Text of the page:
The Kolkata Derby: They met as early as in 1921!

New research throws fresh light on the history of the Kolkata derby.

The two captains, Goswami of Mohun Bagan and C. Chanda of East Bengal, hold the IFA Shield after the teams had played a draw in October 1961.   -  THE HINDU PHOTO LIBRARY

As East Bengal and Mohun Bagan square up for another clash, a researcher from their home city Kolkata has made some interesting discoveries that set the clock of this iconic footballing rivalry back by four years. Training his endeavour to the search of Asia’s oldest football derby, Abhik Dutta found his research resetting the date of the first encounter between the two sides to August 8, 1921. This was almost four years earlier to the commonly accepted date of May 28, 1925, and has sparked a lively debate among the fans and the record keepers.

The research, which is based on reports culled largely from different newspapers preserved in the National Library in Kolkata, puts a fresh perspective on the iconic clash that has defined the city’s obsession with the sport. “I have spoken to the football statisticians and they have accepted my findings. There cannot be better evidence than the reports published in the newspapers of those times like The Statesman and Amrita Bazar Patrika,” says Dutta, who is a cost accountant by profession. By Dutta’s count the two teams faced each other in a competitive match within a year after East Bengal was founded (in 1920), and that would make the Derby barely five years shy of a century.

“The record so far held that East Bengal won the first meeting in the Calcutta Football League (CFL) on May 28, 1925. But my findings from newspaper reports show that the first meeting was a goalless draw which happened in the Cooch Behar Cup on August 8, 1921,” Dutta says. His research finds that the barren encounter was replayed on August 10, 1921 where Mohun Bagan beat East Bengal 3-0.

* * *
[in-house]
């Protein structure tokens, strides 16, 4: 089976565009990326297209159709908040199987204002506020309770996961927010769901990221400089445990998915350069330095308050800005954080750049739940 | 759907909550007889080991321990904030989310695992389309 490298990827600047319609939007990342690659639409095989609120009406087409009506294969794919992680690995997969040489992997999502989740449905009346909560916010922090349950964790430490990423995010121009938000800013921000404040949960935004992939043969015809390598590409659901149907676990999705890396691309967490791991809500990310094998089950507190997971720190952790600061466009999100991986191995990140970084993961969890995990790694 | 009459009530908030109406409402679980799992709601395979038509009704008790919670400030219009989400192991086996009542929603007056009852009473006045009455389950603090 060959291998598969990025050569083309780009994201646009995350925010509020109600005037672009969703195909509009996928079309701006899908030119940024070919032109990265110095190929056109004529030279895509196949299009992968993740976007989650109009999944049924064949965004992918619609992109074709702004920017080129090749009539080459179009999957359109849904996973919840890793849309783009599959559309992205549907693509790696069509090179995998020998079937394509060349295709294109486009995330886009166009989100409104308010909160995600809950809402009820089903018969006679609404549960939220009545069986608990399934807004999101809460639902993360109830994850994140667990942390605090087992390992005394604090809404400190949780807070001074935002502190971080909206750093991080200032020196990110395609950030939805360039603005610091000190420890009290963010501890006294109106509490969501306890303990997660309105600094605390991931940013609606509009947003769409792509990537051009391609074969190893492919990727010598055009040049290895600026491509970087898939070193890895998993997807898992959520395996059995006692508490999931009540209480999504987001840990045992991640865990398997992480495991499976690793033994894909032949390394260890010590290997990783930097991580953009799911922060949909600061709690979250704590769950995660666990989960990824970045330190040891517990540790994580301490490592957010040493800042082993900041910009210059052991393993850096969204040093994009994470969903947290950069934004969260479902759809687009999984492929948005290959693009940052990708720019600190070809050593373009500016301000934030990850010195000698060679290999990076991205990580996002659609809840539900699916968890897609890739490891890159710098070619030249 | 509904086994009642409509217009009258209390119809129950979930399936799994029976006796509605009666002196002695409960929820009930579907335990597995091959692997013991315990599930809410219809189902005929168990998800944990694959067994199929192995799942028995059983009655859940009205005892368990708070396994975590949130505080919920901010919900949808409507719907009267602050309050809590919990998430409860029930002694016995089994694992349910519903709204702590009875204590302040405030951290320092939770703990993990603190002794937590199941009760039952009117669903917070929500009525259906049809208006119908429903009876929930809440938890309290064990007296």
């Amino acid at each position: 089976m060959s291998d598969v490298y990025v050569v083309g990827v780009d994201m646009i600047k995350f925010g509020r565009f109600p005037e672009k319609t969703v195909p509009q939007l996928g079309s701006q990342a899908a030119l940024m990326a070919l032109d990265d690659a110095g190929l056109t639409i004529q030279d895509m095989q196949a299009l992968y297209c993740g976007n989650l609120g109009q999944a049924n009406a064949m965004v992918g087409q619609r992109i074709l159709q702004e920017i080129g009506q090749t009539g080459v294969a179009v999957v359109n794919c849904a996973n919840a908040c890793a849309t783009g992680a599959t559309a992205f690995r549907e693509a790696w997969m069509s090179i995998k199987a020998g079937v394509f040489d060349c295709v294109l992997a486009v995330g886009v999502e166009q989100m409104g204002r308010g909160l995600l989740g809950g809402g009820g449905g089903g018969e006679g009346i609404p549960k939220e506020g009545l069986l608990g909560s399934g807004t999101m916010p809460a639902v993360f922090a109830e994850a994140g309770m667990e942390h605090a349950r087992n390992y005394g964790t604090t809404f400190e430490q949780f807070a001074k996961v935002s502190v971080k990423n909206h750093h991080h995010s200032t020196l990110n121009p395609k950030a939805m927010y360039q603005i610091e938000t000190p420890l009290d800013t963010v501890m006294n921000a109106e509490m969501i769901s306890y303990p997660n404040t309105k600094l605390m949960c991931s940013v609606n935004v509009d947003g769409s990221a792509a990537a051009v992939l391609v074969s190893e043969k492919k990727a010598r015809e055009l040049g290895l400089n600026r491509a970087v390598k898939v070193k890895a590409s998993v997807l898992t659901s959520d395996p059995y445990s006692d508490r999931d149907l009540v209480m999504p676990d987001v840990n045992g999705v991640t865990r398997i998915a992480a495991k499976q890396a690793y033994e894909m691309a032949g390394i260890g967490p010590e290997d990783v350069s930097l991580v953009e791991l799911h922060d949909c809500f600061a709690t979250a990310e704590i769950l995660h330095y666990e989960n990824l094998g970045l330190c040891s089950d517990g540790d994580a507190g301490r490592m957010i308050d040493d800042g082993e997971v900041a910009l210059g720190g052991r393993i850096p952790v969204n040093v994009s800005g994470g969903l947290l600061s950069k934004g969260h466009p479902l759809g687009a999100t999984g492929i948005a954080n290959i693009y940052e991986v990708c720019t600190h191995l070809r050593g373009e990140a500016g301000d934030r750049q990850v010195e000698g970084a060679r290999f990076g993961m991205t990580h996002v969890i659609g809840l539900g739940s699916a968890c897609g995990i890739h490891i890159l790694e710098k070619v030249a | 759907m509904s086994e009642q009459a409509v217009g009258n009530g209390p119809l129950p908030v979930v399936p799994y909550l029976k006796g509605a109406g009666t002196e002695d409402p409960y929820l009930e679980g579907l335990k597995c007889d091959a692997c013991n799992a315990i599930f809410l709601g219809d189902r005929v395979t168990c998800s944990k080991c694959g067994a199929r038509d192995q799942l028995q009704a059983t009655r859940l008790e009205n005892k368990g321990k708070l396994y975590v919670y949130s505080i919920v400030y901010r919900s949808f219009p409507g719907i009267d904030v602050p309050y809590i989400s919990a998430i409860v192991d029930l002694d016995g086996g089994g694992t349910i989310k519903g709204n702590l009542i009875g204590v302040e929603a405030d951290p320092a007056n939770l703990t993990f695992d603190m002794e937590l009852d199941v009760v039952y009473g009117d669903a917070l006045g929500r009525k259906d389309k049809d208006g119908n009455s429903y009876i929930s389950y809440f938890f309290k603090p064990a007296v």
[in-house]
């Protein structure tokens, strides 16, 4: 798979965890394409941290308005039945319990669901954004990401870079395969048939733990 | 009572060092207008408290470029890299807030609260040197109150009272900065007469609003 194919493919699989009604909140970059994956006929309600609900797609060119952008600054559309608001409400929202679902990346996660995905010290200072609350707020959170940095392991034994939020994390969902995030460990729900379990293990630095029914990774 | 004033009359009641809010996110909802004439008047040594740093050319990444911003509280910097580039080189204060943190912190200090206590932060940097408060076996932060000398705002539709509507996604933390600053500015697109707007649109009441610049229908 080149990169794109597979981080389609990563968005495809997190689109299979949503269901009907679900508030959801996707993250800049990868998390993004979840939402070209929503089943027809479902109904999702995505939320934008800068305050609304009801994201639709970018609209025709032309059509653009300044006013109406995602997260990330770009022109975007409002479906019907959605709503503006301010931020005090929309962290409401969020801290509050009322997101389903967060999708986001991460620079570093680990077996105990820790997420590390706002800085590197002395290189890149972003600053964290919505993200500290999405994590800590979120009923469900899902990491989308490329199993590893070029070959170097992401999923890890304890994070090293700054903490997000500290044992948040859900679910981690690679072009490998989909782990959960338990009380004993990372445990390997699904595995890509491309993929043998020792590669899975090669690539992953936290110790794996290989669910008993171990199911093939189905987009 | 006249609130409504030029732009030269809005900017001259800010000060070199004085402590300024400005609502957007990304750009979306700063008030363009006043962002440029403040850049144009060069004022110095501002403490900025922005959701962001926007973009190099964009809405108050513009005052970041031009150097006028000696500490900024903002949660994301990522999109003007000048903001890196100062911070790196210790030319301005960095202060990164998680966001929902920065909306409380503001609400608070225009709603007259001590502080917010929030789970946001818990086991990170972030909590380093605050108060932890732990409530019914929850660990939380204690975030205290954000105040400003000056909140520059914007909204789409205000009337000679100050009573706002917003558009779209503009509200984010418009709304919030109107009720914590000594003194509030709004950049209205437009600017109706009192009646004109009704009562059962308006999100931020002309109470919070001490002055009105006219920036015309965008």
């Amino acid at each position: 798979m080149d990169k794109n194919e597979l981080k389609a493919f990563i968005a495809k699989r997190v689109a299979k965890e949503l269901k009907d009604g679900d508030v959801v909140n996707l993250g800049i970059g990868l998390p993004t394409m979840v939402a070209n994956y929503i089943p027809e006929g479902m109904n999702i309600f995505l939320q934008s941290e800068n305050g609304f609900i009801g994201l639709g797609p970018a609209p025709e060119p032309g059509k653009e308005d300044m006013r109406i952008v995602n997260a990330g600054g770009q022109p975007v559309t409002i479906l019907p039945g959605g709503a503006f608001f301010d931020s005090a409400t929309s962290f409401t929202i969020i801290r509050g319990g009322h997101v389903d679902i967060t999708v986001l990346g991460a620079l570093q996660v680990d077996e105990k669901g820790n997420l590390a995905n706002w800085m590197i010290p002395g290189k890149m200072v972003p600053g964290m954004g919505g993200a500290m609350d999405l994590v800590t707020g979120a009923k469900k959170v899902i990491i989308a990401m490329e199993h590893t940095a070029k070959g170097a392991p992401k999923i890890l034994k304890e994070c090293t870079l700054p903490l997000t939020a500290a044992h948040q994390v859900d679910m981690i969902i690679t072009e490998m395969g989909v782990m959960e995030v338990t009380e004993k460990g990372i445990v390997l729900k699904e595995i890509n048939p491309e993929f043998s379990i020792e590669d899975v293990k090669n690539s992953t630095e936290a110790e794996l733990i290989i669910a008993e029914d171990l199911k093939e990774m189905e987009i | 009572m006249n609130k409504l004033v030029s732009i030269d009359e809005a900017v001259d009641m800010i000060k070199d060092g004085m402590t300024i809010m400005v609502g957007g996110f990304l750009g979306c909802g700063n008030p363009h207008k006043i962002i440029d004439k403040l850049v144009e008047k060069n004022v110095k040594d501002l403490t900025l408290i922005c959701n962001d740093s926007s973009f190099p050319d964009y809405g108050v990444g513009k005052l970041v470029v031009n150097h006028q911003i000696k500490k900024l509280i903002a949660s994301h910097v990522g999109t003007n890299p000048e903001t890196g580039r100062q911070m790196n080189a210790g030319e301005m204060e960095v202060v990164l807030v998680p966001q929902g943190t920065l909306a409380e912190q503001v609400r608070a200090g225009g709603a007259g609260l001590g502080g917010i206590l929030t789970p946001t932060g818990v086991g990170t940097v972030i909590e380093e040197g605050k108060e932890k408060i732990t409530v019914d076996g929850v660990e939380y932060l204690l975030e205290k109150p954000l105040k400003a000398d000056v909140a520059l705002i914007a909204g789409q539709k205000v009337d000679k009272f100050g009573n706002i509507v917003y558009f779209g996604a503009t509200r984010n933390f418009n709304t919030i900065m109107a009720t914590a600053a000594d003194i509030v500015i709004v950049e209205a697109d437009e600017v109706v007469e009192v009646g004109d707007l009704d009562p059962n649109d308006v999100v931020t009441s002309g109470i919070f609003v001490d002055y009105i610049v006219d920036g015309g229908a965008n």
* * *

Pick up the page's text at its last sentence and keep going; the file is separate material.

Ask a reputed football statistician from the city, Hari Prasad Chattopadhyay, and he says the records cannot be denied, but there actually are around 15 matches where the two teams have faced each other, but are discounted by those following the sport because of their obscure nature. These belonged to tournaments which have ceased to exist long back and hence have no bearing on the overall count. “As most of these tournaments have evaporated from the memories of everyone long before actual process of record keeping was started, we have put a special ‘footnote’ to make these records significant,” says Chattopadhyay. According to him the two teams have faced each other 338 times overall. Dutta’s count adds six more matches, which he says he discovered in February this year, to make the overall count 344. “According to my understanding only CFL and IFA Shield clashes have been considered in the pre-independence period. This is completely wrong. The correct information is that during the pre-independence period the two teams clashed against each other in several other reputed and IFA-affiliated tournaments like Cooch Behar Cup, Lady Hardinge Shield, William Younger Cup and Darbhanga Shield among others, which need to be included,” Dutta says.

In absence of official records with the National or the state federations, such private research will continue to add substance to the growing popularity of Kolkata’s football derby. While this keeps happening, the “Mohun-East Derby” will be regaling its legion of supporters outside the teams’ shared home venue, the Salt Lake Stadium, after many years.

The second leg clash of the I-League will be played at the Kanchenjungha Stadium in Siliguri bringing alive the rivalry for the third time in that venue after 1988 and 1999, the first of which ended in a draw, while the second one (an exhibition match) saw Mohun Bagan winning 5-4 in ‘sudden death’.

Mohun Bagan, as the current league leader, will take inspiration from that record and look for full points having drawn the first leg of the I-league 1-1 with its traditional rival.